NAPLAN is severely inhibiting the capacity for educators to do things differently in the classroom, a new study has revealed.
The research from the Australian Catholic University’s School of Education, was the culmination of interviews with 27 teachers and seven school leaders at primary and secondary schools in Queensland, as well as classroom and staff meeting observations and artefact data.
While initially intended to identify students below minimum standards for literacy and numeracy and to target funding based on need, the research found NAPLAN’s social justice and equity position has instead been overshadowed by NAPLAN’s covert impact on school decisions and classroom practices.
Lead researcher Dr Rafaan Daliri-Ngametua, of ACU’s School of Education, said the high-stakes test had become so embedded in teaching and learning programs and school-level decision making, it was difficult to distinguish between teaching work and NAPLAN-oriented teaching work.
“Greater accountability and data visibility of NAPLAN results has led to it covertly shaping everything from staff and resource allocation to curriculum decisions and teaching priorities,” Dr Daliri-Ngametua said.
“When performance and policy decisions are dictated by a narrow measure such as NAPLAN scores, it severely inhibits the capacity for educators to do things differently.”
The research, published in the Journal of Education Policy, found that teachers are making decisions about what text types to teach and how long to spend on them based on NAPLAN’s use of persuasive or narrative writing prompts.
One teacher lamented, “poetry is always shoved at the end of term…drama’s gone down the toilet”, while another described the need to focus on narrative and persuasive texts as a “monkey on our back”.
The study also found that school leaders are basing staffing decisions on what teachers and learning support staff are best suited to NAPLAN testing years (3, 5, 7, and 9) to, as one teacher said, “make sure that the children are...skilled up”. Another teacher described how learning support staff in Year 6 was limited because such supports had been moved to the “NAPLAN years, because…NAPLAN is important”.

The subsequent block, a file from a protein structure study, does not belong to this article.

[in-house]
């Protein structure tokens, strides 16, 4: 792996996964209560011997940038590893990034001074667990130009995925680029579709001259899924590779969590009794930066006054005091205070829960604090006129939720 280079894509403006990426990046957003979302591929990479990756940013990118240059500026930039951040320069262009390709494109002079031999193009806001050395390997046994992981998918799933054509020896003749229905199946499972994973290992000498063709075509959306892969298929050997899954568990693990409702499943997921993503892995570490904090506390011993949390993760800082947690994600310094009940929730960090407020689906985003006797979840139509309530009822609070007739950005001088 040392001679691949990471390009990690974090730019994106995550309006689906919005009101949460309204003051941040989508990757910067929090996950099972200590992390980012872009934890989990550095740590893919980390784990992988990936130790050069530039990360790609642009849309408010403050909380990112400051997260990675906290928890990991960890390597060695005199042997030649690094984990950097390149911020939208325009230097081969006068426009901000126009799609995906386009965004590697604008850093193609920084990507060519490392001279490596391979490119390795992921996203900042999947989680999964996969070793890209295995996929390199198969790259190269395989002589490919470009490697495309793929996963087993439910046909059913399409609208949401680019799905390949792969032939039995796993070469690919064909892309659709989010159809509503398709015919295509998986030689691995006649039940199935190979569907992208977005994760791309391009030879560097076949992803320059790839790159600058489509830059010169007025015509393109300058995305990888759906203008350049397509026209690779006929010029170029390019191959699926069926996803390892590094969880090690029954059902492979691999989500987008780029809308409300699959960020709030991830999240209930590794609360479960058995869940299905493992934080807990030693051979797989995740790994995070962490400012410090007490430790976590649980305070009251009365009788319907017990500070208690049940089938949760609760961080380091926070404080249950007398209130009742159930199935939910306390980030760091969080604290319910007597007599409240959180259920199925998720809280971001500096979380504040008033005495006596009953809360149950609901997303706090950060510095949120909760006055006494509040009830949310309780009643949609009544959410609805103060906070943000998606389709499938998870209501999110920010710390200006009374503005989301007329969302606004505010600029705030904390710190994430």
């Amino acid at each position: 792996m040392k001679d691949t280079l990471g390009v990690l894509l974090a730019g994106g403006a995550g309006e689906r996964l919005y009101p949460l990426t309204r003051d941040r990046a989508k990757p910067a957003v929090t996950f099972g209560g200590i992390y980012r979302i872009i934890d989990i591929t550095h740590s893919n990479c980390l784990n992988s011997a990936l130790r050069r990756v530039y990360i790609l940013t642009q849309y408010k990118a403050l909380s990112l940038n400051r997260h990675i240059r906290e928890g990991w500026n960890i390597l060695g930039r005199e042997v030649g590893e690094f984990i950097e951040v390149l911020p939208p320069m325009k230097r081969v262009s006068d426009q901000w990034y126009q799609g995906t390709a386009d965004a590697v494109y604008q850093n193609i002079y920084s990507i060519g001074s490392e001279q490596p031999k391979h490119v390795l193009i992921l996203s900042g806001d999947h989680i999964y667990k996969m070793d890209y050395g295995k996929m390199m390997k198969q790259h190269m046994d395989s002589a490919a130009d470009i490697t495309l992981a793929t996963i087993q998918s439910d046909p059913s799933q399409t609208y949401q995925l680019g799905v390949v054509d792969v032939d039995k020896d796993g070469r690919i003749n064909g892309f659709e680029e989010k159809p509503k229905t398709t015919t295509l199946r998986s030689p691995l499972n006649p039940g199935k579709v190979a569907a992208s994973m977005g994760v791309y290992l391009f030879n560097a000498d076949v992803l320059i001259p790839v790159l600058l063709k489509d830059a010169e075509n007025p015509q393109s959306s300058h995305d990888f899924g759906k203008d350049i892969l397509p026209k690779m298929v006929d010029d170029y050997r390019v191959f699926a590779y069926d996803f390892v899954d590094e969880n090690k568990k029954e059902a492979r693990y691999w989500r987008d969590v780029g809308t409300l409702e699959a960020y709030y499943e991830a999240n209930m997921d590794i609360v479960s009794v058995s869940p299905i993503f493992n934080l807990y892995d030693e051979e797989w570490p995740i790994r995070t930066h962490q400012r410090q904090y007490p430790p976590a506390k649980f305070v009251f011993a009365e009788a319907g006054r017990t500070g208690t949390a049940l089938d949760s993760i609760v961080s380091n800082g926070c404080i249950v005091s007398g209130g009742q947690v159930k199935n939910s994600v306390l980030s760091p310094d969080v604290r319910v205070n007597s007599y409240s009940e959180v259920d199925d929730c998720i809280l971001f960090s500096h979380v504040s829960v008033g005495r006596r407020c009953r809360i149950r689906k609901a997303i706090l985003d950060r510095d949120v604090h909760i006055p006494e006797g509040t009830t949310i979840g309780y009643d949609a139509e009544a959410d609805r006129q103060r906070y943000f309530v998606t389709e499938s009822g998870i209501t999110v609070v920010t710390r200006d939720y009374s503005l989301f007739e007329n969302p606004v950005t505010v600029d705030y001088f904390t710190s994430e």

Another issue the researchers identified was that teachers in NAPLAN testing years feel pressured by NAPLAN results, with one teacher stating, “Grade 3 and grade 5 are not year levels that I want to be on”.
‘It’s almost like NAPLAN is our Bible’
The findings by the ACU researchers reinforce earlier research that shows teaching approaches in Australian schools are heavily influenced by NAPLAN, often dominating curriculum planning.
The teachers interviewed reported much of their teaching programs are aligned with NAPLAN testing topics, with one teacher saying, “it’s almost like NAPLAN is our bible, and that all our teaching and learning revolves around that”.
However, Year 6 was described as a time when NAPLAN was not as relevant, thus giving teachers a reprieve.
As one teacher said, “…it really creates this amazing environment where we can actually just focus on the teaching without having to worry about NAPLAN”.
Dr Daliri-Ngametua said the qualitative findings would be replicated across Australia and also internationally, given the widespread use of and focus on standardised testing results as a measure of student success.
“This research highlights NAPLAN’s hidden and normative influence on school decision-making and teaching and learning practices, which has significant consequences on teachers’ work, their autonomy of practice, and wider schooling structures,” she said.
“NAPLAN has become a dictating force in curriculum development, teaching priorities and resource allocation, making it a troublesome and influential policy driver.”